THE HIGH PRICE OF NON-STANDARD COMMUNICATION: firms reduce costs, errors and risk for OTC cleared derivatives reporting and communications by adopting new clearing connectivity standard
Now that some of the dust has settled following the implementation of several regulatory initiatives, such as Dodd-Frank, MiFID II/MiFIR, and European Market Infrastructure Regulation (EMIR), many financial institutions are grappling with how to deal with the impact these initiatives have had on their derivatives business. In this article, Phil Matricardi and Adam Kott discuss why firms are adopting the new ISDA Clearing Connectivity Standard (CCS), introduced two years ago, for derivatives reporting and communication and why an industry utility for data transformation is a necessary next step.
New regulatory requirements, combined with the increasing volume of cleared derivative trades, number of new players, and expansion of new offerings from existing players have added more complexity and expense to managing derivatives. As a result, firms—those interested in remaining competitive and protecting revenues— have begun to critically evaluate their operating models, processes and technology and look for ways to be more efficient and cut unnecessary costs.
One area ripe for improvement is derivatives reporting and communication. Particularly as the industry comes to terms with mandatory clearing, the lack of a formal standard for formatting and transmitting margin and position data is a significant hurdle to achieving efficient and cost-effective connectivity between market participants. Currently, data between asset managers, clearing brokers, custodians and service providers is transmitted in a variety of formats. Custodians, for example, routinely receive a wide range of account-related information, such as fees, trade positions, netted positions, terminated trades and collateral from clearing brokers. Due to a lack of formal standards for formatting this type of data, most clearing brokers supply information to their customers in different electronic formats; these formats have been developed over time to suit their own operational needs and based on their own proprietary software or heavily modified commercial software.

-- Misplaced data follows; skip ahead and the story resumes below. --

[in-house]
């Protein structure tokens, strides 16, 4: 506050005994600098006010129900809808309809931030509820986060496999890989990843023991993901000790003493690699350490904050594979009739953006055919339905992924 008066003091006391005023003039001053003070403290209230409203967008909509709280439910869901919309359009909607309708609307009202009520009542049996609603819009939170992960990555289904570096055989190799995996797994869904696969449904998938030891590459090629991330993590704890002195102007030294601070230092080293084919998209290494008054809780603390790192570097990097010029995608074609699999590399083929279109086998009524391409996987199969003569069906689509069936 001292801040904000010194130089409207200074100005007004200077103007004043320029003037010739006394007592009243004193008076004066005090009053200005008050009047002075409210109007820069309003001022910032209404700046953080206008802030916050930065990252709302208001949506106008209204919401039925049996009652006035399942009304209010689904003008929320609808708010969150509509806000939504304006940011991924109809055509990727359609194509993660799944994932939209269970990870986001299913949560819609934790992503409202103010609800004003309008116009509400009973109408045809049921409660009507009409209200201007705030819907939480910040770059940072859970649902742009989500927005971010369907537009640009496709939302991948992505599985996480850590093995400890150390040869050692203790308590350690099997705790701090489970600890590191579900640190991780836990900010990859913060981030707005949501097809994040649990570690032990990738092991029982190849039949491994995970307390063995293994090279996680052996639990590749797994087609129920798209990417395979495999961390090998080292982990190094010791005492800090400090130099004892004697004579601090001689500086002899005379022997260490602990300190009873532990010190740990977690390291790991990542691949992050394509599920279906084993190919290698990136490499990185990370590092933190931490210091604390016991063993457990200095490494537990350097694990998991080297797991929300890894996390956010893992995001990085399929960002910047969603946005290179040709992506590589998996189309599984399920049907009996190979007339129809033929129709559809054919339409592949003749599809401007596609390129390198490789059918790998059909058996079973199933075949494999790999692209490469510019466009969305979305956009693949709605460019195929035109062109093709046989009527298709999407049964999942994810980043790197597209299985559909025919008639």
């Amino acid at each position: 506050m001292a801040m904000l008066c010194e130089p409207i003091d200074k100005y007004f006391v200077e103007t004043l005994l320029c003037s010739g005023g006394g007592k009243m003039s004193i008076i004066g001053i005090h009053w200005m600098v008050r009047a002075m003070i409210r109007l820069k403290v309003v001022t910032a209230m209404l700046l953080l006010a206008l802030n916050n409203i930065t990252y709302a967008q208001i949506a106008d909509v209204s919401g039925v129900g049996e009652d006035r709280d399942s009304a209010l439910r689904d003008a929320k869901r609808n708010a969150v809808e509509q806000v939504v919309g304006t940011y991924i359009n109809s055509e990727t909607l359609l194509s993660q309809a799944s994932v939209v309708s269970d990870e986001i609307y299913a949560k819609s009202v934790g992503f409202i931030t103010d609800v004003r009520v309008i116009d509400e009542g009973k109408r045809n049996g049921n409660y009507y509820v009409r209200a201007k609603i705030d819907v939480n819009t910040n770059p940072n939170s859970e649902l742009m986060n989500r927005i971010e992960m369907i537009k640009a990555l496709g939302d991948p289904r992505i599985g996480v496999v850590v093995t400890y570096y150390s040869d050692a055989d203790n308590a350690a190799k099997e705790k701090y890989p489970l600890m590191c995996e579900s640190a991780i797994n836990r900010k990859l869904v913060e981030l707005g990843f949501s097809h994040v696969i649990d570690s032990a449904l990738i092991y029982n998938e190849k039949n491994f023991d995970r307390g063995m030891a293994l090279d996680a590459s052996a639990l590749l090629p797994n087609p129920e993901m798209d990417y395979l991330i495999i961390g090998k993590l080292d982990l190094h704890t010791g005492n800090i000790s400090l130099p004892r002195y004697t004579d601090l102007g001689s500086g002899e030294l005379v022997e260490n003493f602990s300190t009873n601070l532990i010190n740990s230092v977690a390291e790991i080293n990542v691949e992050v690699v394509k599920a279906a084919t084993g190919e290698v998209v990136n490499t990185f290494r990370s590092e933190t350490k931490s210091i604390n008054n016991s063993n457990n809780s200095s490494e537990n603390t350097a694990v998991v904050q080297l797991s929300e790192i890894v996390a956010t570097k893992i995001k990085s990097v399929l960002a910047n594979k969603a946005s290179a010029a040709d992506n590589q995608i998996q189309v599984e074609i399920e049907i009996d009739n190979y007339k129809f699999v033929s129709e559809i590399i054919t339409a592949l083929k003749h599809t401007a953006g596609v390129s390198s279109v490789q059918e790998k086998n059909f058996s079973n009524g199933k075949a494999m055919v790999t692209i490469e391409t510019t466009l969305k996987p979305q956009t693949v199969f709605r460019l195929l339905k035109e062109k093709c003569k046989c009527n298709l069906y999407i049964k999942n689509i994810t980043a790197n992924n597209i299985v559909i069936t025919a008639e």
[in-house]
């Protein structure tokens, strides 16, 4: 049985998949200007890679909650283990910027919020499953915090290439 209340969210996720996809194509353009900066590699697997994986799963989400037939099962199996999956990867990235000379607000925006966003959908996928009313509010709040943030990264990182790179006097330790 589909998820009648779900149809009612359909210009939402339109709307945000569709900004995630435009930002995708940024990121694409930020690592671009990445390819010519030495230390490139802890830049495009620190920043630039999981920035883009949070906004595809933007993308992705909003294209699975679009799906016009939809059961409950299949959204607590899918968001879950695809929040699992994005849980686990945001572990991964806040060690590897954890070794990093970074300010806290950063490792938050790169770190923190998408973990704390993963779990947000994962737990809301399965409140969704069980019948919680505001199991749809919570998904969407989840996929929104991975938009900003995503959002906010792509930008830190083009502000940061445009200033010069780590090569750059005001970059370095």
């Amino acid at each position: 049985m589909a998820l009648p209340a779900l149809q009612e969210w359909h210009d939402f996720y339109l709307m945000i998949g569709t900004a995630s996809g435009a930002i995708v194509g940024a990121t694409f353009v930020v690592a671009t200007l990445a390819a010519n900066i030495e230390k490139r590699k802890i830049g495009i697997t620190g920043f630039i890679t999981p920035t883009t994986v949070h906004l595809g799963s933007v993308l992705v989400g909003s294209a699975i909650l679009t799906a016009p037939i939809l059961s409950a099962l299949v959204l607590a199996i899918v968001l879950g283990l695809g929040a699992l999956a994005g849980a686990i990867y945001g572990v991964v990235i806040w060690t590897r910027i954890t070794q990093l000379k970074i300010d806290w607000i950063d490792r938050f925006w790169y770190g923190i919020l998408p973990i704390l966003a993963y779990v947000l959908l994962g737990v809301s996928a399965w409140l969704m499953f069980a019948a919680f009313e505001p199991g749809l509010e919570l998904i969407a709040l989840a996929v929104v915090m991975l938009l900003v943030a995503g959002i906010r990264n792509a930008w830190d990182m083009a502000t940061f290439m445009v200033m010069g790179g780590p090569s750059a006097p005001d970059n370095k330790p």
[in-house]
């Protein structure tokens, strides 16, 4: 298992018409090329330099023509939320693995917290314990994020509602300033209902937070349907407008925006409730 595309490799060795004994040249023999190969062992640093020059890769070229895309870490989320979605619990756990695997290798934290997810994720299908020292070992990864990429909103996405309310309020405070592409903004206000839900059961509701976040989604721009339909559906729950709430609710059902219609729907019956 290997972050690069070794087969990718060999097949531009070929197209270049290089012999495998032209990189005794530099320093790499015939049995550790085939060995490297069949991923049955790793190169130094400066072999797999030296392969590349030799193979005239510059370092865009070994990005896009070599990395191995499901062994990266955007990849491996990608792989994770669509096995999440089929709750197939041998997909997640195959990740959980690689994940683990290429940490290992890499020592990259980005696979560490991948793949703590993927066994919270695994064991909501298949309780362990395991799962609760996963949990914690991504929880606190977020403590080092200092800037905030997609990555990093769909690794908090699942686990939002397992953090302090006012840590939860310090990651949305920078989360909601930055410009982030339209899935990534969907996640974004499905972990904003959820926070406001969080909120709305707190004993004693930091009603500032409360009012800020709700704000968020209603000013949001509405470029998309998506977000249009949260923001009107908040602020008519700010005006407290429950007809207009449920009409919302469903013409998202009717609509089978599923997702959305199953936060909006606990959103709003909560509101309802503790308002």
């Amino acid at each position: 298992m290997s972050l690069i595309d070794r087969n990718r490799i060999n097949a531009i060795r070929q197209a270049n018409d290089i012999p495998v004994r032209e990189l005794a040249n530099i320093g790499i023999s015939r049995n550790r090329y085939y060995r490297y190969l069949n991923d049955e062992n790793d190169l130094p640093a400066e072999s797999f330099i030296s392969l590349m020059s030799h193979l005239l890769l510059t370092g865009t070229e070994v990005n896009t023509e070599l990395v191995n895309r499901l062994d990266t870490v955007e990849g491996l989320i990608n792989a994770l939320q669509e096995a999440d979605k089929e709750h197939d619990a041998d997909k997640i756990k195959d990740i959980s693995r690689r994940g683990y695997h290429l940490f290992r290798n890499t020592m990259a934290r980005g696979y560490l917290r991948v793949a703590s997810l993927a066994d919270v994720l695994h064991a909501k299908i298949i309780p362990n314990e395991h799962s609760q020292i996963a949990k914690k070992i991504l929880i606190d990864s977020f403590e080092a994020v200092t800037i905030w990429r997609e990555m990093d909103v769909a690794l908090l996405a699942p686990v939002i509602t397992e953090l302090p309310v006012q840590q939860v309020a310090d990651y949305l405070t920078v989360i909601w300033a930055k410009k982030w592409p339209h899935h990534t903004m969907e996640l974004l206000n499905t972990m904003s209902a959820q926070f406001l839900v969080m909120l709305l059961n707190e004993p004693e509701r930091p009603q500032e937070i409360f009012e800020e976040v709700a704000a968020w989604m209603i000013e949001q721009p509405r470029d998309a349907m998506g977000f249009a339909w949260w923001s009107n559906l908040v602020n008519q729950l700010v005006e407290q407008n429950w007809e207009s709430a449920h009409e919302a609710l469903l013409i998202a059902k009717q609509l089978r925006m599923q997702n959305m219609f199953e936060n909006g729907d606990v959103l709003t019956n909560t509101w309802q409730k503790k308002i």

THE NEW REALITY OF NON-STANDARD DATA FORMATS